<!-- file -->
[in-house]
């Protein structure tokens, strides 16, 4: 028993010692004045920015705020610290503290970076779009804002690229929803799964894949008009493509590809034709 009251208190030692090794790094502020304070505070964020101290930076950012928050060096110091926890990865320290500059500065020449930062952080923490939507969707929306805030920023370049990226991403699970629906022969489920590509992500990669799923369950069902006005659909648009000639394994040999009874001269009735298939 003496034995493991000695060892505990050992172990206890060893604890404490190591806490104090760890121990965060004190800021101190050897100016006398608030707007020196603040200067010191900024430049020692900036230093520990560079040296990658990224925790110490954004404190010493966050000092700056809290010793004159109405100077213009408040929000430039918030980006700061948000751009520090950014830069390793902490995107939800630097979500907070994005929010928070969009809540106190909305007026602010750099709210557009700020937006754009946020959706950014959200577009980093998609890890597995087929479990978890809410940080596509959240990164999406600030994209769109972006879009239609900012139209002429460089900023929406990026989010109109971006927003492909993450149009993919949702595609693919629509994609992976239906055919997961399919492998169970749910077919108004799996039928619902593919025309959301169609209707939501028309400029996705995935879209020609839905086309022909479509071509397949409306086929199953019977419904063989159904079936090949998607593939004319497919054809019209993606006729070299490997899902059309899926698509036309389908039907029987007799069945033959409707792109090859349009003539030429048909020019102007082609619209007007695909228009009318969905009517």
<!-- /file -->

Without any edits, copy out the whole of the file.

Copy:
[in-house]
């Protein structure tokens, strides 16, 4: 028993010692004045920015705020610290503290970076779009804002690229929803799964894949008009493509590809034709 009251208190030692090794790094502020304070505070964020101290930076950012928050060096110091926890990865320290500059500065020449930062952080923490939507969707929306805030920023370049990226991403699970629906022969489920590509992500990669799923369950069902006005659909648009000639394994040999009874001269009735298939 003496034995493991000695060892505990050992172990206890060893604890404490190591806490104090760890121990965060004190800021101190050897100016006398608030707007020196603040200067010191900024430049020692900036230093520990560079040296990658990224925790110490954004404190010493966050000092700056809290010793004159109405100077213009408040929000430039918030980006700061948000751009520090950014830069390793902490995107939800630097979500907070994005929010928070969009809540106190909305007026602010750099709210557009700020937006754009946020959706950014959200577009980093998609890890597995087929479990978890809410940080596509959240990164999406600030994209769109972006879009239609900012139209002429460089900023929406990026989010109109971006927003492909993450149009993919949702595609693919629509994609992976239906055919997961399919492998169970749910077919108004799996039928619902593919025309959301169609209707939501028309400029996705995935879209020609839905086309022909479509071509397949409306086929199953019977419904063989159904079936090949998607593939004319497919054809019209993606006729070299490997899902059309899926698509036309389908039907029987007799069945033959409707792109090859349009003539030429048909020019102007082609619209007007695909228009009318969905009517």